The Crow Book Review: “A Place of Thin Veil”
Bob Rosebrough’s splendid book A Place of Thin Veil: Life and Death in Gallup, New Mexico offers an excellent history lesson about a town of endless fascination. Since I spent much of my childhood in Gallup (and in nearby Fort Defiance, Arizona, on the Navajo Indian Reservation), the town holds a spot near and dear to my heart.
I tell friends that Gallup is the wildest and craziest place that most people have never heard of.
The town history is unique. Men from eastern and southern Europe poured into the area in the early 1900s to mine coal, work on the railroad, and cut timber. The population also had a large Mexican and Spanish population because the area was originally a territory of Spain and then it became part of Mexico until it was ceded to the US in 1848. Plus, the five Indian tribes living nearby came to trade, barter, buy, and sell, making it the “Indian Capital of the World.” In Gallup, everyone was a minority.
Bob takes the reader deep inside Gallup’s struggles, including the life-and-death battles in the coal mines and the shameful exploitation of Navajo Indians by bootleggers, which wrecked the lives of thousands of Indians and led to the unfortunate epithet “Drunk City.” Gallup was—and in many ways still is—a reflection of all that is right and wrong with America, including its extraordinary diversity and capacity to change and adapt.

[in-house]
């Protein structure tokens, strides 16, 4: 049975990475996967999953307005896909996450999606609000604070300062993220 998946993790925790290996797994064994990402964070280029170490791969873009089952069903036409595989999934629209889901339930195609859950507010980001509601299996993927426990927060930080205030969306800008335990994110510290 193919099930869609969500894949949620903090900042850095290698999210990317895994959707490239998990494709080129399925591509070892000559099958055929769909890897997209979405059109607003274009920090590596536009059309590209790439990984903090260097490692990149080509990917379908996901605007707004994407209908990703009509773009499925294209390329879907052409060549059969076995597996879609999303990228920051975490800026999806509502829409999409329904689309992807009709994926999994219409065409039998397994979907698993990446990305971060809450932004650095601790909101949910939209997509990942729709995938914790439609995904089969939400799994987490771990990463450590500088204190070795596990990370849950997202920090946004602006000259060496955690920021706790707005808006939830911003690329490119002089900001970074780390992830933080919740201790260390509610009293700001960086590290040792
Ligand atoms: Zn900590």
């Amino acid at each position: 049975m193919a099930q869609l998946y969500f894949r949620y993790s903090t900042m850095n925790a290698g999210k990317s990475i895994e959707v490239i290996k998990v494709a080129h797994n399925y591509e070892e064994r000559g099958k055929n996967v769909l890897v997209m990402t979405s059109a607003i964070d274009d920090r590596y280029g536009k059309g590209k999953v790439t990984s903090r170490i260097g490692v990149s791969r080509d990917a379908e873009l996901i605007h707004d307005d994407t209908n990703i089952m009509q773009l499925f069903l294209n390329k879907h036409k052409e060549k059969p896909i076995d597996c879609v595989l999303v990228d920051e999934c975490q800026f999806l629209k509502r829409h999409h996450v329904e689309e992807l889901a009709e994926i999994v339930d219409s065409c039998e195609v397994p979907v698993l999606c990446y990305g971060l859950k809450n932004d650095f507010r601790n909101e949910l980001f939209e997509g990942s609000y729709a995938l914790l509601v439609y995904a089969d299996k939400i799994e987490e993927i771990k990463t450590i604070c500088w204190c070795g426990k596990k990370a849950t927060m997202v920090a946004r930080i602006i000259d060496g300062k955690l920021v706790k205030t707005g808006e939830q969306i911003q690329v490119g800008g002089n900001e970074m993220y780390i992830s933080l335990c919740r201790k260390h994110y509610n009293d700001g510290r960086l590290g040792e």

A Place of Thin Veil begins with history lessons every American should be aware of, but most are not: The brutal treatment of the Navajo Indians by the Spanish and later by the US Cavalry is a legacy of shame that exists to this day. The book goes on to explain another ugly chapter in American history—the coal mine operators’ abuse of the Mexican families who came to Gallup to escape civil war, callous exploitation we should all find abhorrent.
The heart of the book, though, is Bob’s journey. He’s a successful lawyer, a devoted husband and father, a forward-thinking civic leader who built trails and paths for outdoor recreation, and a mayor who took on deeply entrenched liquor interests—working to enact modest reforms to stop overserving Native Americans, which has led to countless deaths, shortened lives, and destroyed families.
Like me, Bob loves Gallup, even with its warts, flawed past, and deep, dark secrets. He loves Gallup, living there among his neighbors and fellow citizens, despite the immense burdens and limited resources, because it’s his home.
A Place of Thin Veil is a fast and fun read, making you want to know more about Bob and this special place that speaks volumes about America’s past and its future. This is nonfiction at its best. A Place of Thin Veil reads like a page-turning novel, but the information is rich and thought-provoking.
And, yes, it has a happy ending, and Bob is still fighting the good fight in a place that is Americana at its core.